Participants Subjects are outpatients who are treated by DTIG at Outpatient Unit for Gambling Disorder of Kurihama Medical and Addiction Center in Japan. This intervention consists of an initial psychiatric assessment, followed by psychoeducational approach based on desire satisfaction-targeted intervention by psychiatrists, and three group sessions based on CBT by psychologists. Patients with psychiatric comorbidities are treated with the appropriate pharmacological regimens.

All are over 20 years of age and meet Diagnostic and Statistical Manual of Mental Disorders 5thed. (DSM-5) criteria for a diagnosis of gambling disorder. 2) The investigators exclude patients with acute psychotic symptoms including manic symptoms or cognitive impairment that can compromise their ability to complete the research questionnaires.

This investigation is carried out in accordance with the Declaration of Helsinki, and going to be approved by the ethical committee of Kurihama Medical and Addiction Center. All subjects should be provided written informed consent.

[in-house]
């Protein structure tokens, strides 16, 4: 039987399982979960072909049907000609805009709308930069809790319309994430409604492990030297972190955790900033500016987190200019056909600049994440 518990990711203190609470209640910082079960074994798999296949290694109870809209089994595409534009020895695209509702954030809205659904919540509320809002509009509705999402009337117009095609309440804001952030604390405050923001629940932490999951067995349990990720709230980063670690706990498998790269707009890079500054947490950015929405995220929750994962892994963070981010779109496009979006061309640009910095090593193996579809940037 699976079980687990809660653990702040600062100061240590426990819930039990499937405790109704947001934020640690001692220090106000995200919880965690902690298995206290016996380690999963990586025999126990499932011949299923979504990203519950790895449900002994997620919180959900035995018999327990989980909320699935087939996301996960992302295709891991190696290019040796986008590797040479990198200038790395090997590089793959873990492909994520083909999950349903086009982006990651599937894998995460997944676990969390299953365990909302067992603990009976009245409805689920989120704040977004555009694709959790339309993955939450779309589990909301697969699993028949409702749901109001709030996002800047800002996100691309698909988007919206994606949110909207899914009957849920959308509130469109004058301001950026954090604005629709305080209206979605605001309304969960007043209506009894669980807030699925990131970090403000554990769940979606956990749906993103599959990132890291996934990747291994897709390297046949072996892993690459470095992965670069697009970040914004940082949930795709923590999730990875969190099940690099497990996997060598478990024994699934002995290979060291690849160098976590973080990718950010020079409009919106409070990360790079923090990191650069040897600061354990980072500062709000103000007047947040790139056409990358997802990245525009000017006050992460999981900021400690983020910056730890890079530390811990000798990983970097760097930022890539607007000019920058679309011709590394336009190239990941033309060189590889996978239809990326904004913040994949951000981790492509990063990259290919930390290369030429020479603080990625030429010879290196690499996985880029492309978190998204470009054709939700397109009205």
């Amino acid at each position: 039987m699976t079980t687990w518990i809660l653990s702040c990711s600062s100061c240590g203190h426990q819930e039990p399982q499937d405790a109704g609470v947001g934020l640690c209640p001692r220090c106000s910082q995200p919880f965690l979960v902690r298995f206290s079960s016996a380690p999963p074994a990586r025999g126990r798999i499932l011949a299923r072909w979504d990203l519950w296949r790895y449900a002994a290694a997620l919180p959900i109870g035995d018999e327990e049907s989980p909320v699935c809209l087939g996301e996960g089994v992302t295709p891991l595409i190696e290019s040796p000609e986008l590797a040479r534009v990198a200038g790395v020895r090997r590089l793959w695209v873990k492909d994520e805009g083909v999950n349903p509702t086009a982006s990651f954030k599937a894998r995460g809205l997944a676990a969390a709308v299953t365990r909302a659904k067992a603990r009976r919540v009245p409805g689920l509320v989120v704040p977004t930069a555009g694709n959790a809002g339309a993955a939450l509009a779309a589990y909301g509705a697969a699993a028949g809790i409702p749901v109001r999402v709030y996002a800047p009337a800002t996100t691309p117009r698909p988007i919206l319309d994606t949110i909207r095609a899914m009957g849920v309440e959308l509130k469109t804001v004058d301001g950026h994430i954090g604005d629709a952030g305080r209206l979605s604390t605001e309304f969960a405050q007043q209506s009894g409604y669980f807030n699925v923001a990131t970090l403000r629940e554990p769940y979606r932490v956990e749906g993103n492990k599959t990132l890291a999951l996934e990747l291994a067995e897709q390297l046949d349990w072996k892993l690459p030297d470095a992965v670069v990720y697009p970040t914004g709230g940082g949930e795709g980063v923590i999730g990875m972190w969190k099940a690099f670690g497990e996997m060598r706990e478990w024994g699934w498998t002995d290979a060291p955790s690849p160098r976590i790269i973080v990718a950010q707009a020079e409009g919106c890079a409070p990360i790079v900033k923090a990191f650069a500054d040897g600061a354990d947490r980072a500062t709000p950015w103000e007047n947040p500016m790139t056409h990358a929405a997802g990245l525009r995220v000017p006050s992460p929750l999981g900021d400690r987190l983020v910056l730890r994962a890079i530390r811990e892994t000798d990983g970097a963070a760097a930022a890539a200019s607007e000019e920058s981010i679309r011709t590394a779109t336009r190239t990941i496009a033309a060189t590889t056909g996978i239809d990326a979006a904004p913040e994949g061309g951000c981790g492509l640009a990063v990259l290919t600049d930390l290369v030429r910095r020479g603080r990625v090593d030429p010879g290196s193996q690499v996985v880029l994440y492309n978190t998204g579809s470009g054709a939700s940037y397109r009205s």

Participants are examined as follows at the first hospital visit:

  1. Basic and medical background such as gender, age, married or not, educated beyond twelve years or not, employed or not, addiction-related family history (defined as a second-degree or closer family member with an addictive disorder), crime history, suicide history, current psychiatric complications;
  2. Gambling-related variables such as the age of gambling onset, the age of problem-gambling onset, time lag between gambling onset and the onset of problematic gambling (time lag), the duration of the problem gambling, predominant gambling activity (non-strategic or not), total amount of debt, method of debt management (bankruptcy or not), Attendance at Self Help Group, motivation to quit gambling;